Egypt – Final Thoughts
My final report from the road.
Kate looks good and is happy here; having adjusted to what is essentially Third World life. She has managed to fend for herself as she has moved from the dorms to a flat and secured DSL and basic services. Her Arabic allowed her to help us deal with cabbies, waiters and others and we’re proud of her accomplishments.
The standard transportation is taxi and here the drivers are fearless. I can’t recall a single taxi without a ding or three but despite how close they got to other cars (we’re talking like centimeters) we never saw a collision. Headlights, stop lights, turn signals and seatbelts seem optional and, despite the meter, everything is negotiated in advance or approximated. We tell them where to go, the women climb in the bank, me up front and then wee go. Upon arrival, I get out, hand over some bills and walk away. Only once or twice did they argue with the amount and Kate intervened for us. On our last night, one even stopped our drive to get gas, something that we would never tolerate in America. The drivers must make good money, though. One cabbie with excellent English told us how he began driving a cab 15 years ago, after his dad died, and somehow managed to support his family which included two brothers and a sister all at college, plus a wife, a two year old and another on the way.
Our dollar stretches very nicely here but we never seem to have enough small bills so we scramble all day long. The reason is that everyone expects baksheesh, a cross between a tip and a bribe. At the train stations and tourist attractions, every toilet (or W.C.) had attendants that expected baksheesh. In exchange they’d hand us tissues or bits of toilet paper since neither existed in the facility itself. Tourism Police, attraction workers, and the like also would sidle up to you and try to show you something in exchange for baksheesh. Some earned it such as the TP officer at the Roman amphitheatre but most tried to show us things we could find for ourselves and were annoying about it. Deb got very good at ignoring them, me less so although I did get very good at saying “la shukran” a.k.a. “no, thank you.”
We get a lot of looks but none as many as our blonde daughter. With her parents, at least the comments are missing. Police at tourist attractions ask where we’re from and we have gotten nothing but thumbs up and bright smiles as we identify ourselves as Americans. When Deb and Kate ignore the hucksters trying to speak to them in English, the next language tried was invariably German which we found amusing.
The hucksters are shameless and called after Kate repeatedly. She was hailed as “Magic Eyes”, or “Shakira”, even “Heidi” or “Claudia Schiffer.” The best offer I had for her was 25,000 chickens from someone at Giza, but I admitted I had nowhere to keep 25,000 chickens and he admitted he was poor and didn’t have them to give.
The food has been universally tasty and we’re making sure we sample all cuisines and classes of food (from street side shawarma to upscale Indian). American drinks like Coke taste a bit different here and we made a studious effort to avoid the American chains which were everywhere. There might be nothing more disappointing than staring at the Sphinx in awe and then turning around to see that he is staring at a KFC and Pizza Hut, just outside the gates.
Walking down the streets in Cairo, Aswan, Alexandria or even poor Esna, I remain amazed at how many tiny shops all seem to sell much the same stock. Fruit and vegetable vendors, butchers (with freshly slaughtered cows hanging in the doorway, tails still attached – no refrigeration or even careful wrapping), sweets and groceries, hardware, and so on. Everywhere we went, people strolled by holding small trays filled with glasses of tea being taken to nearby shop keepers. Street vendors strolled with carts selling cooked sweet potatoes, hot corn, or nuts. Beggars, of which there are many, offer a pack of tissues (a necessity as noted above) for a pound when they cost something like 10 for a pound or two. Children come up to you and try to sell you tissues, and your heart goes out to them until you see in some cases how well dressed they are. There are genuinely poor and destitute people here, begging to survive and I have no clue what sort of social services, if any, exist for them.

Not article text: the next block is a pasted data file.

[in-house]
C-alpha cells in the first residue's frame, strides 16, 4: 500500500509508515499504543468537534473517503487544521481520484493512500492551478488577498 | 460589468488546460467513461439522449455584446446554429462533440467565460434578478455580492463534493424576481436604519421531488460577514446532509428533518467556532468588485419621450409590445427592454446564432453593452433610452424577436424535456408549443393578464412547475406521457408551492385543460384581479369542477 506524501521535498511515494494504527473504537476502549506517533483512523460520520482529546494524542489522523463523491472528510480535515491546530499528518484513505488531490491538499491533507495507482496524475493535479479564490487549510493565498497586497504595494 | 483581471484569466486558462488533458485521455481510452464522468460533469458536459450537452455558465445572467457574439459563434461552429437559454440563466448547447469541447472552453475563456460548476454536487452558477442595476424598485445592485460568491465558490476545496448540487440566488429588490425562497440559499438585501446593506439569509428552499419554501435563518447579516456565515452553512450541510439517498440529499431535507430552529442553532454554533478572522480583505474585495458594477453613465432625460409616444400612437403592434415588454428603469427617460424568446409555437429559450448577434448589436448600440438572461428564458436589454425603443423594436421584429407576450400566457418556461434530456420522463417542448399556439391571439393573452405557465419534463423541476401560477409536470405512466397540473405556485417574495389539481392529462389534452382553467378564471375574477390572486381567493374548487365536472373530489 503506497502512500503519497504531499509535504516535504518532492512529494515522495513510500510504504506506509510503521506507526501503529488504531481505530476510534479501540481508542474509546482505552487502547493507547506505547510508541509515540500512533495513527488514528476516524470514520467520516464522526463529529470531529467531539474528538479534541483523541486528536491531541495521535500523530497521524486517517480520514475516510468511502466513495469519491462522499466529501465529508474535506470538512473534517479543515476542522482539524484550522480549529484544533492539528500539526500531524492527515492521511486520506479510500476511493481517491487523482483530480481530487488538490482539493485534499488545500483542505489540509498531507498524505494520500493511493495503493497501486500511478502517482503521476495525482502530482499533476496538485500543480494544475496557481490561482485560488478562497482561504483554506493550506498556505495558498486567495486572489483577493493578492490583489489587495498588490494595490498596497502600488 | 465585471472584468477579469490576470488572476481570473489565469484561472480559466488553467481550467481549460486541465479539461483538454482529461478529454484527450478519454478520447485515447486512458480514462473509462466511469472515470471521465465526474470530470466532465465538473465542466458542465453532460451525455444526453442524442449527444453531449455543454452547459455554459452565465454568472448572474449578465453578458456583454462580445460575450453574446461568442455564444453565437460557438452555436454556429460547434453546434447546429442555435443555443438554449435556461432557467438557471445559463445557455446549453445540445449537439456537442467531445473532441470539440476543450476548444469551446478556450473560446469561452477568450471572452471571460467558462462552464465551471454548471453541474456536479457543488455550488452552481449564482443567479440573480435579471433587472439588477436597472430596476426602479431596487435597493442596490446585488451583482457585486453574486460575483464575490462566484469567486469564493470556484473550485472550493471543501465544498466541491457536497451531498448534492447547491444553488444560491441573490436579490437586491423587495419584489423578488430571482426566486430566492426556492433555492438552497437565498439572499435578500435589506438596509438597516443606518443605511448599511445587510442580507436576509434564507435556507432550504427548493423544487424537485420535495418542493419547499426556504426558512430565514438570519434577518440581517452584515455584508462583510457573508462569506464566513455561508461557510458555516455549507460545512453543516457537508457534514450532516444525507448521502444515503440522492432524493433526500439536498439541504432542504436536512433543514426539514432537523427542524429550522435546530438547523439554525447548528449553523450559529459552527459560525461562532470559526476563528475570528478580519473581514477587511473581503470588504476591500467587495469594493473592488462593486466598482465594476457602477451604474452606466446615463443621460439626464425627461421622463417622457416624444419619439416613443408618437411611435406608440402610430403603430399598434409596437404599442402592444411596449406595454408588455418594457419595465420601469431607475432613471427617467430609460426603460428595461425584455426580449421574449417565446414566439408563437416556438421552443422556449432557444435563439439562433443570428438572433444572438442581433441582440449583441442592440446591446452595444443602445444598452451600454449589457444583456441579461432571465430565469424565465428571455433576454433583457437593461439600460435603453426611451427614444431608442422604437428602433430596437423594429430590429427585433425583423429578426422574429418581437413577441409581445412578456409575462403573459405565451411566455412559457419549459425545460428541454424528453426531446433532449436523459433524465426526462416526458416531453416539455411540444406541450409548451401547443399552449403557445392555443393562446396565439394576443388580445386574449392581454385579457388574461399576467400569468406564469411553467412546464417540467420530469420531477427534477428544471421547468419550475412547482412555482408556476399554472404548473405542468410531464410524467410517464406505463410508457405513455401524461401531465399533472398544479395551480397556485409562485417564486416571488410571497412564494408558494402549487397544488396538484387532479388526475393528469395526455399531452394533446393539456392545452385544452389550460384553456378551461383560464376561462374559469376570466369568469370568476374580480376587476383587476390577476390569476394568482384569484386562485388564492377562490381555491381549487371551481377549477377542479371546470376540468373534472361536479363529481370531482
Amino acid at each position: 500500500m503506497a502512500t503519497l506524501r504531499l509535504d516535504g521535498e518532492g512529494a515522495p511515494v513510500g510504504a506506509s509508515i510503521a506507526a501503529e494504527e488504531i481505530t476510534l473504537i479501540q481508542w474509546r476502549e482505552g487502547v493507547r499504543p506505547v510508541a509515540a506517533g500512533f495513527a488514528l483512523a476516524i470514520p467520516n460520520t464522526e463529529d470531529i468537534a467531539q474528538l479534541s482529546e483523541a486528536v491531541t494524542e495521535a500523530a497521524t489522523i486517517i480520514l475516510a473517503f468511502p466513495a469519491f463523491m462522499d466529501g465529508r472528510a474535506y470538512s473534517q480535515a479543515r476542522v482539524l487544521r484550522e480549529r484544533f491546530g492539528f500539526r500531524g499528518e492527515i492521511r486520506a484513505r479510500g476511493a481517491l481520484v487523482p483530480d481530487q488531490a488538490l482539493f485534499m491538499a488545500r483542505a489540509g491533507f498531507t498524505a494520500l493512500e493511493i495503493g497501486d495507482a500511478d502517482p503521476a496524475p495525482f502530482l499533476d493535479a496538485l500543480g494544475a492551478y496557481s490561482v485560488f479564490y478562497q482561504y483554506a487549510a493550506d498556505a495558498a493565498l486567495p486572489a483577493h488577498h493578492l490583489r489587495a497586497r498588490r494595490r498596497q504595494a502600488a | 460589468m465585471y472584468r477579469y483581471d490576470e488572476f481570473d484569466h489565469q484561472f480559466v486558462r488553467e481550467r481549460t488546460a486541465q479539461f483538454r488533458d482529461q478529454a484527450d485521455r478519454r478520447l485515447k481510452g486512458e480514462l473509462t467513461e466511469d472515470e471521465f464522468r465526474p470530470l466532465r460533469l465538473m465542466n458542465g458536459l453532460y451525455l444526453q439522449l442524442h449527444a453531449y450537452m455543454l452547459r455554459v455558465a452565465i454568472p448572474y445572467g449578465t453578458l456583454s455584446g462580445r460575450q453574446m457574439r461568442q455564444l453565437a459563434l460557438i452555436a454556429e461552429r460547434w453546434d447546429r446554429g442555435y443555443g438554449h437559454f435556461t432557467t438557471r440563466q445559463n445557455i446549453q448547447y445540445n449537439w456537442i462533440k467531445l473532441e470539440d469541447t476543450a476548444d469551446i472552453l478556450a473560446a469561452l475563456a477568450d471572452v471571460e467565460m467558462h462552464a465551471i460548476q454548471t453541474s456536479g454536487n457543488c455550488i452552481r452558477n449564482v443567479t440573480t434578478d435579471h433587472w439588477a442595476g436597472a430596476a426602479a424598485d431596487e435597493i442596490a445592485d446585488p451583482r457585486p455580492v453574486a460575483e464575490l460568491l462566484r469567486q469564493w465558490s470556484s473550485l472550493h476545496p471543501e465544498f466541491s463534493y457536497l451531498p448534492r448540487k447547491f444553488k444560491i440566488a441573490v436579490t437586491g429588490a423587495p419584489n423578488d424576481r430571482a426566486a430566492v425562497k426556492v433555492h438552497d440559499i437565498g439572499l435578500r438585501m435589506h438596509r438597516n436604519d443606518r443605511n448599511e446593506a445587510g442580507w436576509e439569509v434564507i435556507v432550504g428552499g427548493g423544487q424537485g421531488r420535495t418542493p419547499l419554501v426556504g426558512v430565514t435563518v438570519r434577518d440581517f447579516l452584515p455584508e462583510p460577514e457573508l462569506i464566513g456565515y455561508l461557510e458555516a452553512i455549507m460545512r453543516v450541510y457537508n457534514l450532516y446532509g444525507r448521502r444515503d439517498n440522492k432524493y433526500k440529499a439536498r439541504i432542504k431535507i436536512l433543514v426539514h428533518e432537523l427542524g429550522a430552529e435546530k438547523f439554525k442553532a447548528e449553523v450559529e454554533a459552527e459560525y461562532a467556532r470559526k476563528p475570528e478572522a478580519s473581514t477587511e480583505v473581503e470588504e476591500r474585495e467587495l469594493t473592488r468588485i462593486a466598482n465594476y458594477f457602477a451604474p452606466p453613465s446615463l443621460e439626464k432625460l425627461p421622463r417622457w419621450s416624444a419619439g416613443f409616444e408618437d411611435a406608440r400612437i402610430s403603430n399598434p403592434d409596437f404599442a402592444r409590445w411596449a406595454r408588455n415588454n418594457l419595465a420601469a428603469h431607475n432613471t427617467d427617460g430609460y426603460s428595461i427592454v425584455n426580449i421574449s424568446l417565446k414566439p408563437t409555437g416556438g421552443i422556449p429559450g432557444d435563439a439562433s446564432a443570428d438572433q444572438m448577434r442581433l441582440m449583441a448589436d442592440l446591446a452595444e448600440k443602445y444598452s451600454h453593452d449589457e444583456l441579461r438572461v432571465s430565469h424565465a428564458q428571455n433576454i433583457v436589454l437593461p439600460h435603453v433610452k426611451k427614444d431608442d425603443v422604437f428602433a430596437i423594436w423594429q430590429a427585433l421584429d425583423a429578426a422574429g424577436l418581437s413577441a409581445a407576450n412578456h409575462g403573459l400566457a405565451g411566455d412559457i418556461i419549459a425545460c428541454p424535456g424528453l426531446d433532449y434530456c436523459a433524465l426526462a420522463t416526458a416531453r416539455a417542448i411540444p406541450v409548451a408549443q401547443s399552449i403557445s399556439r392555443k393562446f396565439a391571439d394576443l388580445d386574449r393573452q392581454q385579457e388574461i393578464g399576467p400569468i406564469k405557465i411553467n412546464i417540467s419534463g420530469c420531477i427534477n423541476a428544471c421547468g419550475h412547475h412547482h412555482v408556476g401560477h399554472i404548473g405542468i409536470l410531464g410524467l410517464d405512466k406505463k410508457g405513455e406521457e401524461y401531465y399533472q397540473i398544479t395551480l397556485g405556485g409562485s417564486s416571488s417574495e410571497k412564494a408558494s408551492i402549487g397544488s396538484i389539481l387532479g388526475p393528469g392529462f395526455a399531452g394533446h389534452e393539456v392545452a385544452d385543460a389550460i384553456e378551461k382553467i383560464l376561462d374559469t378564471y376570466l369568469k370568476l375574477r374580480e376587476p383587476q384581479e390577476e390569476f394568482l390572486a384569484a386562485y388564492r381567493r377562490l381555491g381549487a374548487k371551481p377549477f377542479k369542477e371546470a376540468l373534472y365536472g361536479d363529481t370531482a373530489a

Another sight is the constant presence of police and army, a benefit of mandatory conscription. They are everywhere, rifles in hand, but look incredibly bored as they remain on duty and have nothing to do. The traffic cops seem to only occasionally do actual traffic management. Kate observed that if they were sent out to do actual infrastructure work, the cities would be in better shape.
It’s another world and one that seems to work as people go about their day-to-day business. I keep thinking things would be better if some of the rules we grew up were applied here but there’s no real outcry. President Mubarak is trying to upgrade the cabs but it’s the beginning of a process and one that displeases the cabbies since they will need to actually buy new vehicles and actually use the meters (which may wind up costing the citizens more). The country has been largely at peace, working with its neighbors to try and normalize relations on topics such as Palestine and Israel but there’s little real progress.
Kate is here until June 2 and the experience will do her well for the real work ahead of her. We’re very proud of how she’s managed both academically and socially. She’s taken advantage of once-in-lifetime opportunities and gotten to understand the Middle East a bit better. Our visit was certainly a busy one and for us, probably a once-in-a-lifetime opportunity as well.